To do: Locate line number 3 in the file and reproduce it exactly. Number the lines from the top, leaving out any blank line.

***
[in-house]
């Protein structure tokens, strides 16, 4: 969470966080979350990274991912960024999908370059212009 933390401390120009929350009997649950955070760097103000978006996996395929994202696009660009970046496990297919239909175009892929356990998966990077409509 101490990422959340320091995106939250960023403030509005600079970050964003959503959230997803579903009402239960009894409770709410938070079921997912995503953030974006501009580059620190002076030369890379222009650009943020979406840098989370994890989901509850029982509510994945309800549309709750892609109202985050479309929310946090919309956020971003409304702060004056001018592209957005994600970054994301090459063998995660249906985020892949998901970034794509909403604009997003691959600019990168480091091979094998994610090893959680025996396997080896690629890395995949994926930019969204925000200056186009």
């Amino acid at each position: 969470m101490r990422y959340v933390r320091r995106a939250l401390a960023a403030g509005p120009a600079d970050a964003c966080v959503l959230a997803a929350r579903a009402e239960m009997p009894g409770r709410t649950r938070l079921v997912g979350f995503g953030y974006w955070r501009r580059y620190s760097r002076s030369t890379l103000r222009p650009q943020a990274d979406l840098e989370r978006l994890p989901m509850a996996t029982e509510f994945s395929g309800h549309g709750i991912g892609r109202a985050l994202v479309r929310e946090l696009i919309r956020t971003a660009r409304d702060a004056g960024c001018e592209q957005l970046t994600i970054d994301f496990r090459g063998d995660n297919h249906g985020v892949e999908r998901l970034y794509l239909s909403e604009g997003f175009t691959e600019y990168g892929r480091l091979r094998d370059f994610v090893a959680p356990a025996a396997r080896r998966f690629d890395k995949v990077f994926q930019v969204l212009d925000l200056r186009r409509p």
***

């Amino acid at each position: 969470m101490r990422y959340v933390r320091r995106a939250l401390a960023a403030g509005p120009a600079d970050a964003c966080v959503l959230a997803a929350r579903a009402e239960m009997p009894g409770r709410t649950r938070l079921v997912g979350f995503g953030y974006w955070r501009r580059y620190s760097r002076s030369t890379l103000r222009p650009q943020a990274d979406l840098e989370r978006l994890p989901m509850a996996t029982e509510f994945s395929g309800h549309g709750i991912g892609r109202a985050l994202v479309r929310e946090l696009i919309r956020t971003a660009r409304d702060a004056g960024c001018e592209q957005l970046t994600i970054d994301f496990r090459g063998d995660n297919h249906g985020v892949e999908r998901l970034y794509l239909s909403e604009g997003f175009t691959e600019y990168g892929r480091l091979r094998d370059f994610v090893a959680p356990a025996a396997r080896r998966f690629d890395k995949v990077f994926q930019v969204l212009d925000l200056r186009r409509p």